I always follow what I call the rule of three to determine if a car I’m looking at is a good project. Mechanical, bodywork or interior: the car can be in need of two of the three, but not three of three. Most people have done some basic research on the value of the vehicle, and I rarely, if ever run into a situation where the economics of doing all three aspects of the upgrade leave enough profit in the end.

It’s also about mitigating significant investment, because even if you can do one or all of the three trades yourself, investing in the cost of materials can eliminate the project in many cases.

2. Understand your costs.

Luckily, as techs we can eliminate much of the labour expenses by doing the work ourselves, but the reality is that an interior in an investment in materials. Same as paint. Don’t get me wrong, I strongly believe that an interior in a car is the same as a kitchen in a house—a good one in either is the single biggest step to a strong sale. But before buying a project I have a clear understanding of how much, at my cost, is a paint job, an interior, or engine replacement or overhaul. Today, I can walk up to a vehicle and­—if it’s a car that I think there is demand for and has up to two aspects needing a refresh—I can do the math to within 5 percent of the final costs.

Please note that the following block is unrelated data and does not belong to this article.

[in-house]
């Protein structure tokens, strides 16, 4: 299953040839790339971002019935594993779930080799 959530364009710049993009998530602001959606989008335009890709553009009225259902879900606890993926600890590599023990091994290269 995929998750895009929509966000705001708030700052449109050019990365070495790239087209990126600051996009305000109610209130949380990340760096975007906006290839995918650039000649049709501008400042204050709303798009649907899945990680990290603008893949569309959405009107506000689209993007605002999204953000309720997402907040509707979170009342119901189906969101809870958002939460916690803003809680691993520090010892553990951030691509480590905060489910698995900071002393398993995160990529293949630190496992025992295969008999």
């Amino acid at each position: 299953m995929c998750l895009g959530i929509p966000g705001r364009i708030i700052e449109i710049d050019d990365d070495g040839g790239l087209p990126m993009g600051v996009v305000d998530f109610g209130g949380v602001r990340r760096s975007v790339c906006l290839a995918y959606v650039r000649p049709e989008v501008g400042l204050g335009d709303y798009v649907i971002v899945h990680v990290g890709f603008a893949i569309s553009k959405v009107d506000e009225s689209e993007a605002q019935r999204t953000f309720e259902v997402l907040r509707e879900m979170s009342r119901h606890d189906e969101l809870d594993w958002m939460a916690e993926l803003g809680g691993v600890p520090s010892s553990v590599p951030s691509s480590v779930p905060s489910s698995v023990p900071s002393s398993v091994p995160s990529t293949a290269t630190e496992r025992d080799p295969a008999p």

3. Do a better than average job.

I’ve travelled the world looking at, researching and speaking about car repair and restoration and I can tell you without a doubt, Canadians are known globally for having higher than average expectations about their vehicles. If the car is worth your investment in money and time, put your pride into it and make it a great example of whatever nameplate you’re flipping.

4. Don’t discount a global marketplace.

It is very possible to advertise your vehicle for sale in the US. In some cases it doesn’t require money, but it does take time. Listing on Craigslist on a per city basis is very doable, but make sure you give lots of details and show all aspects of the vehicle in the photo section. Drive it to a nice location and take lots of pics of all parts of the car. Don’t forget to show the straight lines of your bodywork, the underside and the engine compartment. In the write-up include information such as whether you have original manuals, the jack and any history on the car. This is especially important if your target buyer is a real collector. By taking the time to itemize the features and imperfections, you avoid spending a lot of time dealing with what I like to call chicken strokers. Craigslist is fine, but when I’m serious about selling a vehicle, I list it on Hemmings Motor News at hemmings.com. It’s a couple of hundred bucks, and I factor that into my sale price, but it is where true collectors are going to find a car.